It’s hard to run effective virtual meetings. A remote meeting guideline provides guidance on how to keep them productive.
What is a Remote Meeting Guideline?
Running effective meetings is essential for modern businesses - and it’s even more difficult when they take place virtually. A remote meeting guideline provides guidance on how to succeed here. It’s a collection of rules and best practices on how to run effective virtual meetings.
Why use it?
Without a special guideline, virtual meetings will more or less be held like meetings in presence. But this leads to inefficiency as successful remote meetings require more facilitation and more discipline. Also, they should not last too long as meeting remotely is more exhausting than meeting on-site.
How to do it?
A sample remote meeting guideline
- Virtual meetings are more exhausting than meetings in presence. No meeting should take more than 2 hours and you shouldn’t spend more than 4 hours in remote meetings per day.
- Remote meetings require more discipline and thus also a strong leadership of a meeting. Each virtual meeting must have an pre-assigned host. Please refer to general meeting hosting and facilitation best practices.
- Take care of an appropriate infrastructure and the required technical setup
- Internet access: prefer LAN/PowerLAN connection over WiFi
- Camera: Notebook cameras are OK, HD USB cameras are way better
- Audio: The notebook audio setup is mostly not sufficient for video conferences. Use headsets or speakerphones and activate noise and echo reduction.
- Take care of having enough to drink for the meeting (e.g. a 1l bottle of water)
- Form the new habit to join the meeting 2 minutes in advance.
- Ensure that every participant has access to the agenda and has a video conferencing link to join the meeting. It is good practice keeping this information in the calendar entry.
- Keep the number of participants as low as possible (5-9). Two suggestions:
- “no spectators”: Do not invite participants only to keep them informed. Everybody should be invited to actively participate and contribute an otherwise missing opinion.
- “free participants from the meeting”: Start the meeting with the question if any participant thinks she/he isn’t mandatory for the meeting and would prefer not to participate.
- Provide an agenda with a schedule and a sufficient number of breaks (communication breaks and rejuvenation breaks).
- Prepare rules for common pitfalls in remote meetings like: Who talks? In meetings with more than 5 non-steady participants it could be useful that each participant only talks upon request by the host and after digitally raising the hand. For the introduction or feedback rounds the sequence should be made clear for all.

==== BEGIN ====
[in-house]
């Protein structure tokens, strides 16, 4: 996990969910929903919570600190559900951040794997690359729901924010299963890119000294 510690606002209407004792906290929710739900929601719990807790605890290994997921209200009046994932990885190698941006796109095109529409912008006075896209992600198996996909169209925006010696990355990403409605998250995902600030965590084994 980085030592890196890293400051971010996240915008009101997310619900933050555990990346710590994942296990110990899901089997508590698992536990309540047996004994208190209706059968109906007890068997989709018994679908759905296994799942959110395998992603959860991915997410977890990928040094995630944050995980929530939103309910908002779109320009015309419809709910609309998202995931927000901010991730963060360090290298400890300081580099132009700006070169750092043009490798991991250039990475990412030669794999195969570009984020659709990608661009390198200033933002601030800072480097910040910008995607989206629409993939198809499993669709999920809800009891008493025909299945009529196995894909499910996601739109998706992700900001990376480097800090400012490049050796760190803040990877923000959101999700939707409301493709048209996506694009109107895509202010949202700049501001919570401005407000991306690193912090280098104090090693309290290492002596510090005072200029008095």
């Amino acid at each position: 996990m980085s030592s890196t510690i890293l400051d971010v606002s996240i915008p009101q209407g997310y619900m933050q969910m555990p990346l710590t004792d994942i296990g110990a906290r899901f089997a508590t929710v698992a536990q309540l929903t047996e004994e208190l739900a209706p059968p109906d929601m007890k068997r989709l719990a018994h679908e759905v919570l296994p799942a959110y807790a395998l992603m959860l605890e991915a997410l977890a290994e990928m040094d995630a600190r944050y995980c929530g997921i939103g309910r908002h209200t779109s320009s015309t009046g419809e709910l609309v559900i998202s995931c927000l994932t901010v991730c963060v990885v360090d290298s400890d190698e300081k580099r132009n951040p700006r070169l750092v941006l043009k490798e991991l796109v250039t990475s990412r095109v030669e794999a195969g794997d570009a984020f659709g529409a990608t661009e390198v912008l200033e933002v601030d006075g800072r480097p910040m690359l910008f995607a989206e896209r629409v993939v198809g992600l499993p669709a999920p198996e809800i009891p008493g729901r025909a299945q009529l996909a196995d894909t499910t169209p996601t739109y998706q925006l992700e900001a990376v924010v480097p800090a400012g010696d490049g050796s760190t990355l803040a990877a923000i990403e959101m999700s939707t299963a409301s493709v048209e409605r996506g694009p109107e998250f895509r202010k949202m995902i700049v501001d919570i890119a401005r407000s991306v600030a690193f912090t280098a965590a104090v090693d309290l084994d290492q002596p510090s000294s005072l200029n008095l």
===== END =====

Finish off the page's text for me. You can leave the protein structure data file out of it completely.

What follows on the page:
- Interactive parts require proper preparation: It is often better to collect the participant input upfront or in parallel during the meeting with tools like a common online document, an online retro board, or a digital whiteboard.
- Prepare the required tools for the remote meeting
- for managing the agenda and the meeting minutes (Wiki page like Confluence, online documents like GoogleDocs)
- for collecting the action items (issue trackers like JIRA or taskboards like Trello or Meistertask)
- for collaborative digital whiteboard sessions
- for online retrospectives
- for breakout sessions (Zoom can handle this on-the-fly. For others separate video conferencing sessions should be prepared as breakout rooms)
- time timer: Smartphone, real time timer visible in video stream, digital timers like AgilePokerClock or the Online Time Timer.
Running the Meeting
- always switch on the video. Facial expression and body language are an important part of communication. Only switch the video off if you’ve troubles with the internet connection or if you participate in a large meeting where you have no active parts.
- keep the focus on the meeting
- do not work on other tasks in parallel (not even on e-mails and chats)
- do not use your smartphone
- do not change the virtual background during the meeting
- only one person speaks simultaneously all others mute themselves. Only the host can interrupt. Participants can raise their hand in the chat or with the according feature of the video conferencing solution.
- take a break for 5-15 min each 60-90 min and come back from the break in time. Keep video and microphones on during the breaks for small talk and networking (take every chance to do team building in remote settings)
- Take care of the agenda and follow the schedule. It’s good practice nominating a time keeper (≠ the host) to take care of the schedule. Use a time timer to make all participants aware of the timebox and the remaining time.
- Provide an intro to each agenda item setting the context, the goals, the approach, and the desired outcome.
- Provide a summary after each agenda item and collect the results, the open issues, the action items and next steps.
- Document all results and provide meeting minutes for all participants and affected stakeholders. It’s good practice nominating a recorder to take care of the meeting minutes.